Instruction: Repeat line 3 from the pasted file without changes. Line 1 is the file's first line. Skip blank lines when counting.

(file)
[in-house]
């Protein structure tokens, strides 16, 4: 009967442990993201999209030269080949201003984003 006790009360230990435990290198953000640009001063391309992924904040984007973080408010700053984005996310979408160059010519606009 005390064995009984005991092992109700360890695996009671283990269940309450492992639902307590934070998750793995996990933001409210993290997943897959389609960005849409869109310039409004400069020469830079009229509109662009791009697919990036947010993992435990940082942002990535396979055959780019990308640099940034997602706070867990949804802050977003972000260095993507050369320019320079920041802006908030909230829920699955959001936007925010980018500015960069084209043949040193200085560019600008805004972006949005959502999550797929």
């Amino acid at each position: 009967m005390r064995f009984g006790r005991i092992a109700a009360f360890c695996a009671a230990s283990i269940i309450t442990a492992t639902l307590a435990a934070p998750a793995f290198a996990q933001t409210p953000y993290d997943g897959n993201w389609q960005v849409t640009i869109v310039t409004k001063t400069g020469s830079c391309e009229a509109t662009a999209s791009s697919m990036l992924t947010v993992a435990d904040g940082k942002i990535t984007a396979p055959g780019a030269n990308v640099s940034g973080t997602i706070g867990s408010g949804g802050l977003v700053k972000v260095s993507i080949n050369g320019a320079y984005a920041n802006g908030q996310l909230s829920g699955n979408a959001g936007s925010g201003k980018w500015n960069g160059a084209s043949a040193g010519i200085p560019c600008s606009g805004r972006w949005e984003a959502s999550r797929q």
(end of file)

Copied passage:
């Amino acid at each position: 009967m005390r064995f009984g006790r005991i092992a109700a009360f360890c695996a009671a230990s283990i269940i309450t442990a492992t639902l307590a435990a934070p998750a793995f290198a996990q933001t409210p953000y993290d997943g897959n993201w389609q960005v849409t640009i869109v310039t409004k001063t400069g020469s830079c391309e009229a509109t662009a999209s791009s697919m990036l992924t947010v993992a435990d904040g940082k942002i990535t984007a396979p055959g780019a030269n990308v640099s940034g973080t997602i706070g867990s408010g949804g802050l977003v700053k972000v260095s993507i080949n050369g320019a320079y984005a920041n802006g908030q996310l909230s829920g699955n979408a959001g936007s925010g201003k980018w500015n960069g160059a084209s043949a040193g010519i200085p560019c600008s606009g805004r972006w949005e984003a959502s999550r797929q």